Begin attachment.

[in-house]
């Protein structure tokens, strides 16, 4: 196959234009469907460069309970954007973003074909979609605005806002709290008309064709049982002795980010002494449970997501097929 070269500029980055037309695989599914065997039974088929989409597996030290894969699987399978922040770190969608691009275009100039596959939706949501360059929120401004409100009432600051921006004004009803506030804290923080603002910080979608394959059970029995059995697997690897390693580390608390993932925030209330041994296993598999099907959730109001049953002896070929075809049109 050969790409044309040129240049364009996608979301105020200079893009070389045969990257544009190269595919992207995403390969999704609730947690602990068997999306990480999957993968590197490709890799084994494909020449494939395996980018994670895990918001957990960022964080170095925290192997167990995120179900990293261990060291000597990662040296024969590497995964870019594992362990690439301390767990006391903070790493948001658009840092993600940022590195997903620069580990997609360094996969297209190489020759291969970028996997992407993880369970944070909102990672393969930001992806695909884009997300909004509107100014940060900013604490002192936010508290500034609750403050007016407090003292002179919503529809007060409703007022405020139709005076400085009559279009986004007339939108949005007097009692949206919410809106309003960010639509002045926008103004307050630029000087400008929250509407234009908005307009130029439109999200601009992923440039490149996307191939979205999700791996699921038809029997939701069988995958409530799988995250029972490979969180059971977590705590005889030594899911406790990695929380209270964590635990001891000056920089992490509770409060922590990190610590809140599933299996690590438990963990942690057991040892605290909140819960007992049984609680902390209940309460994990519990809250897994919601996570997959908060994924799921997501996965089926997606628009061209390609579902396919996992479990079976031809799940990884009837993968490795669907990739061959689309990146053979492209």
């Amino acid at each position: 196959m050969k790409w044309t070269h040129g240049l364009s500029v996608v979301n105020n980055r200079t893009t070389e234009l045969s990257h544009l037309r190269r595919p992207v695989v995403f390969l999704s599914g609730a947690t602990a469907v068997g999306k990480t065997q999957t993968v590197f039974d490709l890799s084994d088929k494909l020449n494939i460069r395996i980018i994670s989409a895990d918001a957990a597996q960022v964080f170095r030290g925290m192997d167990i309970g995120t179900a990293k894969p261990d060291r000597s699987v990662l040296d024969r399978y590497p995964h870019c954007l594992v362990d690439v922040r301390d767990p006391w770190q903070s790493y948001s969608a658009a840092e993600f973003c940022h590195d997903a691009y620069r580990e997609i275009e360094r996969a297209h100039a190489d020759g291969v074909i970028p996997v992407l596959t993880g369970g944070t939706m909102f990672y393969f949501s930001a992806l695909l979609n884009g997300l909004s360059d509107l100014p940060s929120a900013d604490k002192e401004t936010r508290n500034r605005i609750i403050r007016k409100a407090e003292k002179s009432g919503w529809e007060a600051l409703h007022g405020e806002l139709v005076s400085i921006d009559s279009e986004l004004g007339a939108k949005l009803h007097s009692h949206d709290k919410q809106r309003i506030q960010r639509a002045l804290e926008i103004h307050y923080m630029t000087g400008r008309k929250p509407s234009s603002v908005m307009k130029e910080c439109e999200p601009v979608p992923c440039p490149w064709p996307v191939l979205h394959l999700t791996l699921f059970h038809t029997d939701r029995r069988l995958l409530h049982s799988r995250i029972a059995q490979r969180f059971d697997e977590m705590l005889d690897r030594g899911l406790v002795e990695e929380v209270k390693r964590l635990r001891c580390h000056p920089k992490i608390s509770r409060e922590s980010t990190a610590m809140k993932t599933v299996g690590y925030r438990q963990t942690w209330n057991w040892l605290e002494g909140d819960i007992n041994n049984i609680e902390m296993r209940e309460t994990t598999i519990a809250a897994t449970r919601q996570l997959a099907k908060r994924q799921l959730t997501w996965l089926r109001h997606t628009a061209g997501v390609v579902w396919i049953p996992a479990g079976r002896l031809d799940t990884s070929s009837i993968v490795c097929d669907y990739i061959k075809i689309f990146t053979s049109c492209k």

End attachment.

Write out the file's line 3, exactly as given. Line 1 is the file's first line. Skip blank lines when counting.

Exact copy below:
């Amino acid at each position: 196959m050969k790409w044309t070269h040129g240049l364009s500029v996608v979301n105020n980055r200079t893009t070389e234009l045969s990257h544009l037309r190269r595919p992207v695989v995403f390969l999704s599914g609730a947690t602990a469907v068997g999306k990480t065997q999957t993968v590197f039974d490709l890799s084994d088929k494909l020449n494939i460069r395996i980018i994670s989409a895990d918001a957990a597996q960022v964080f170095r030290g925290m192997d167990i309970g995120t179900a990293k894969p261990d060291r000597s699987v990662l040296d024969r399978y590497p995964h870019c954007l594992v362990d690439v922040r301390d767990p006391w770190q903070s790493y948001s969608a658009a840092e993600f973003c940022h590195d997903a691009y620069r580990e997609i275009e360094r996969a297209h100039a190489d020759g291969v074909i970028p996997v992407l596959t993880g369970g944070t939706m909102f990672y393969f949501s930001a992806l695909l979609n884009g997300l909004s360059d509107l100014p940060s929120a900013d604490k002192e401004t936010r508290n500034r605005i609750i403050r007016k409100a407090e003292k002179s009432g919503w529809e007060a600051l409703h007022g405020e806002l139709v005076s400085i921006d009559s279009e986004l004004g007339a939108k949005l009803h007097s009692h949206d709290k919410q809106r309003i506030q960010r639509a002045l804290e926008i103004h307050y923080m630029t000087g400008r008309k929250p509407s234009s603002v908005m307009k130029e910080c439109e999200p601009v979608p992923c440039p490149w064709p996307v191939l979205h394959l999700t791996l699921f059970h038809t029997d939701r029995r069988l995958l409530h049982s799988r995250i029972a059995q490979r969180f059971d697997e977590m705590l005889d690897r030594g899911l406790v002795e990695e929380v209270k390693r964590l635990r001891c580390h000056p920089k992490i608390s509770r409060e922590s980010t990190a610590m809140k993932t599933v299996g690590y925030r438990q963990t942690w209330n057991w040892l605290e002494g909140d819960i007992n041994n049984i609680e902390m296993r209940e309460t994990t598999i519990a809250a897994t449970r919601q996570l997959a099907k908060r994924q799921l959730t997501w996965l089926r109001h997606t628009a061209g997501v390609v579902w396919i049953p996992a479990g079976r002896l031809d799940t990884s070929s009837i993968v490795c097929d669907y990739i061959k075809i689309f990146t053979s049109c492209k």